Rep. Thaddeus McCotter (R-Mich.) will enter the 2012 White House race on Saturday, becoming the third sitting House member this year to seek the GOP’s presidential nomination.
McCotter, 45, who represents Detroit’s northwestern suburbs and won election to a fifth term last November, is a longshot at best for the GOP nomination. He has barely registered in national polls, and at last month’s Republican Leadership Conference straw poll in New Orleans, McCotter came in last place, receiving only two votes out of more than 1,500 cast.
Compared with the other two House members who running for president – GOP Reps. Michele Bachmann (Minn.) and Ron Paul (Texas) – McCotter lacks a national profile. He had been considering a U.S. Senate run against Debbie Stabenow (D-Mich.), but in May decided against it. In Congress, he is known more for his love of rock-and-roll – he is one-fifth of the bipartisan rock band “Second Amendments” -- and for his quirky sense of humor than for being a political heavyweight.
Still, McCotter, who has been gearing up for a presidential bid for months, has said he is joining the race in part because he feels voters are dissatisfied with the current field of candidates.
“In past elections, Mitt Romney would have been our heir apparent,” he told Radio Iowa earlier this week during a four-day swing in the state. “Republicans like to follow the tail on front of them with their trunks. ... For whatever reason, he has not been able to inspire the electorate. I think that he is, in many ways, trying to play it safe, believing that he’ll be the presumptive nominee and that becomes a very iffy proposition for those that are that presumptuous.”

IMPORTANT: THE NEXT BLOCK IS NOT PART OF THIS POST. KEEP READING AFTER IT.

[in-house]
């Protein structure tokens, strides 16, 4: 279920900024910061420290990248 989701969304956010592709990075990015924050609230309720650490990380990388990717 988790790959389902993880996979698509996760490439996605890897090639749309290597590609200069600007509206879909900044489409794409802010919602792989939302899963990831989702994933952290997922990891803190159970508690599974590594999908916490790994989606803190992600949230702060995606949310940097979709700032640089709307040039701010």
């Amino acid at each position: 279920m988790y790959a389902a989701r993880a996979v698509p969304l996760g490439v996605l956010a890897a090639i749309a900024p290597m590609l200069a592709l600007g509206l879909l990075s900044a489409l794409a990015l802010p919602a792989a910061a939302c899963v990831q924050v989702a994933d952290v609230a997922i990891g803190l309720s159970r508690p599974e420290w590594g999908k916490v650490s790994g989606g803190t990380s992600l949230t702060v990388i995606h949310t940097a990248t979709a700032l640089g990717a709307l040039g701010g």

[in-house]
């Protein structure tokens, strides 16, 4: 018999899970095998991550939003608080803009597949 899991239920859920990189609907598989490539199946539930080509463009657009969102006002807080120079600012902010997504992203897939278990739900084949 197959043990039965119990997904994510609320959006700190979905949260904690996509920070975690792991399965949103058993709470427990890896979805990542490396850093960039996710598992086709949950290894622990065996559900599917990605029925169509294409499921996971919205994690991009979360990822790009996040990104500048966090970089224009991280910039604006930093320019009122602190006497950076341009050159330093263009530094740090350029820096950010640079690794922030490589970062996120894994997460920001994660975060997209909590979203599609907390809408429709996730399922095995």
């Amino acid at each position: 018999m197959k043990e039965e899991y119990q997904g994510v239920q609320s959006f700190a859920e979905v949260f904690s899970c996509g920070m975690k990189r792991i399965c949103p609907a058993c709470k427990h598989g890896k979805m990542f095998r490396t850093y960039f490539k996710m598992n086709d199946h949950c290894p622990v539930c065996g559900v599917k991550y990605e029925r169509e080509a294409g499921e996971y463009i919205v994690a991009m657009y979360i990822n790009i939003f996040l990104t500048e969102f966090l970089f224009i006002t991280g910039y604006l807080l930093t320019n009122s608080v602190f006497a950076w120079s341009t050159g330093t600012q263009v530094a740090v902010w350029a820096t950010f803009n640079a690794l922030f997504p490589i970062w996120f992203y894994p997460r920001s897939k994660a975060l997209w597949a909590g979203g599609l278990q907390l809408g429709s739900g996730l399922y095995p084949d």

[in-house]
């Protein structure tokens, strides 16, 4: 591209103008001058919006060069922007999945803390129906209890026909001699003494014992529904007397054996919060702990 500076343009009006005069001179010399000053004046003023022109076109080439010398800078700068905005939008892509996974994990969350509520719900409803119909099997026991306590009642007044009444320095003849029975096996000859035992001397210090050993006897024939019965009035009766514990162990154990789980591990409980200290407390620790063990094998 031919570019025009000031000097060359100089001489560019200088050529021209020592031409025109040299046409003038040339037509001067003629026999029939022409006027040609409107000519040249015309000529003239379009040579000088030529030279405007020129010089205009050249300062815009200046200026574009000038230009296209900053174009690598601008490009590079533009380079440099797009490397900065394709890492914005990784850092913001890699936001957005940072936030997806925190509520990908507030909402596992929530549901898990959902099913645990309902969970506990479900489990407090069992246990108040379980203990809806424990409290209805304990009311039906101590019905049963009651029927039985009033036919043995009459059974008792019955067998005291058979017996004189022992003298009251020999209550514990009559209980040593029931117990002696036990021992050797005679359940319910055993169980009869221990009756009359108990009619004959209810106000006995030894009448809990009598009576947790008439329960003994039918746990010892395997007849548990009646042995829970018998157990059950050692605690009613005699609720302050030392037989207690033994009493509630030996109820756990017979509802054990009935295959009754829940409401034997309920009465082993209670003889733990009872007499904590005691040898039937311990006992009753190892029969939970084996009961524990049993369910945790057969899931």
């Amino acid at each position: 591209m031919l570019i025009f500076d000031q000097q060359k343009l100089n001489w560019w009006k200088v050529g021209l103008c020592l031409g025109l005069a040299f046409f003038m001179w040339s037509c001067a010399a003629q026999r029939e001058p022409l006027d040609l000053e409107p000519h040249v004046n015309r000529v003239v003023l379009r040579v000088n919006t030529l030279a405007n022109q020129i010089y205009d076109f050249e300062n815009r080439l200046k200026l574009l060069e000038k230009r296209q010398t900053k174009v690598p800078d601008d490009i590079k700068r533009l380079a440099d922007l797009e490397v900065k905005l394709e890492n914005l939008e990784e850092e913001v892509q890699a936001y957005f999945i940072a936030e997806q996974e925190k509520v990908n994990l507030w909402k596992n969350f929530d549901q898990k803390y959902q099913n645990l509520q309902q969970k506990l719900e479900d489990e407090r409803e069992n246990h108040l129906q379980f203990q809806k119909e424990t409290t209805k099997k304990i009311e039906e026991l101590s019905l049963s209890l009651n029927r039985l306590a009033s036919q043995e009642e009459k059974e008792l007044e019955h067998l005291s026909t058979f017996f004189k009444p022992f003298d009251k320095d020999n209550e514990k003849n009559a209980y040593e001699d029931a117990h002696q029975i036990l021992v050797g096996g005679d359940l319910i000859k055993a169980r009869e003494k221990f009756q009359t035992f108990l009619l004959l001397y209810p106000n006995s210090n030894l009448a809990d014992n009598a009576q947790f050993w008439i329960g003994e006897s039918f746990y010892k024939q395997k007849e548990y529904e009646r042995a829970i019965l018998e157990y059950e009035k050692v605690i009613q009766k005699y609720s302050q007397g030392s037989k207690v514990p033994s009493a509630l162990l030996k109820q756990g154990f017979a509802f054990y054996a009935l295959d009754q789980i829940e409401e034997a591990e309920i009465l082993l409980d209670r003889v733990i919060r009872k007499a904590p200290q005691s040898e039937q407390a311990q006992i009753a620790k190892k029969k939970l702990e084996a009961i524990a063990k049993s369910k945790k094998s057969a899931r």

McCotter was born in Detroit and served in the Michigan state Senate before being elected to Congress in 2002. He and his wife, Rita, a registered nurse, have three young children.
His campaign Web site tells visitors that “Your American Dream is endangered” and urges them to “Seize Freedom”! On the site, he lists the five “core principles” of his campaign, including, “Our prosperity is from the private sector, not the public sector.”
McCotter has hired former Iowa state House speaker Chris Rants as an adviser. Late last week he caused something of a scene at the Ames Straw Poll land auction, where the GOP presidential contenders’ campaigns can bid for spots in the August contest.
McCotter’s camp ended up being the second-highest bidder, spending $18,000 for a well-positioned lot at the straw poll, but a staff member caused controversy when she attempted to bid on the lot while refusing to disclose the candidate’s name.